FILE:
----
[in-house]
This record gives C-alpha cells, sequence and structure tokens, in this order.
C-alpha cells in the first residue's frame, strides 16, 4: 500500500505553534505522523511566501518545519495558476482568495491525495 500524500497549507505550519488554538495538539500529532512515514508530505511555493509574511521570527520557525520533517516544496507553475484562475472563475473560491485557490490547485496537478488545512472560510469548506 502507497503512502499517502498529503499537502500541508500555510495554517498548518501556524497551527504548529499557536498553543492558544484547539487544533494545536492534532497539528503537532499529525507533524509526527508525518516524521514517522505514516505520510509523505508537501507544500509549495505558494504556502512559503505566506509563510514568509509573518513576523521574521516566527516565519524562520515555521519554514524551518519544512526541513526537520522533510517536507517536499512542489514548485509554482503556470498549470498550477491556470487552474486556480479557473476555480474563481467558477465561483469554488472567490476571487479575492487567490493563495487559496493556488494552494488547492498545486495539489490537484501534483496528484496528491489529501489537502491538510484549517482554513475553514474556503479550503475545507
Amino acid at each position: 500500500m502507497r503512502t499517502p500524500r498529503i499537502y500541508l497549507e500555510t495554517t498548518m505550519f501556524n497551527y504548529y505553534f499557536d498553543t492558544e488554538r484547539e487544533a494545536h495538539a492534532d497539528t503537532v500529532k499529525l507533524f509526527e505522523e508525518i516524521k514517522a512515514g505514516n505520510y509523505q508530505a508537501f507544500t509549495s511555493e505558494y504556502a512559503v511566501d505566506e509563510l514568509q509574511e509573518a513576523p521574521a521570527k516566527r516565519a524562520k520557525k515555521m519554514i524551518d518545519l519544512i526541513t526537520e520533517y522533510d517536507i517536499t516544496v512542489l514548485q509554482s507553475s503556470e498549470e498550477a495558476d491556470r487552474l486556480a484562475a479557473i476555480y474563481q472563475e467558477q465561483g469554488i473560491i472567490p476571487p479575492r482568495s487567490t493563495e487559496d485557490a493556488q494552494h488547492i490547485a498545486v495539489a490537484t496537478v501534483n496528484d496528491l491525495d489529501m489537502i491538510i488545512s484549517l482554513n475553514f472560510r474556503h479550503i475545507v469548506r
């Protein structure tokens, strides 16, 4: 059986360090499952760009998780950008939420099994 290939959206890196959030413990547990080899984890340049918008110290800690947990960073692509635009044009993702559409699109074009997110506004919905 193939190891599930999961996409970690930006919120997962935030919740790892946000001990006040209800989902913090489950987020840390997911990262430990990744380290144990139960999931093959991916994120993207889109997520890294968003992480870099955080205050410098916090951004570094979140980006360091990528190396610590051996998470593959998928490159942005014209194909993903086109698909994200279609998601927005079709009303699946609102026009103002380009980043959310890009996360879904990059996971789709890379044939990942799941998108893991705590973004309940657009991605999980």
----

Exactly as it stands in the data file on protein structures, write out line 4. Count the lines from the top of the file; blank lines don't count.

Amino acid at each position: 500500500m502507497r503512502t499517502p500524500r498529503i499537502y500541508l497549507e500555510t495554517t498548518m505550519f501556524n497551527y504548529y505553534f499557536d498553543t492558544e488554538r484547539e487544533a494545536h495538539a492534532d497539528t503537532v500529532k499529525l507533524f509526527e505522523e508525518i516524521k514517522a512515514g505514516n505520510y509523505q508530505a508537501f507544500t509549495s511555493e505558494y504556502a512559503v511566501d505566506e509563510l514568509q509574511e509573518a513576523p521574521a521570527k516566527r516565519a524562520k520557525k515555521m519554514i524551518d518545519l519544512i526541513t526537520e520533517y522533510d517536507i517536499t516544496v512542489l514548485q509554482s507553475s503556470e498549470e498550477a495558476d491556470r487552474l486556480a484562475a479557473i476555480y474563481q472563475e467558477q465561483g469554488i473560491i472567490p476571487p479575492r482568495s487567490t493563495e487559496d485557490a493556488q494552494h488547492i490547485a498545486v495539489a490537484t496537478v501534483n496528484d496528491l491525495d489529501m489537502i491538510i488545512s484549517l482554513n475553514f472560510r474556503h479550503i475545507v469548506r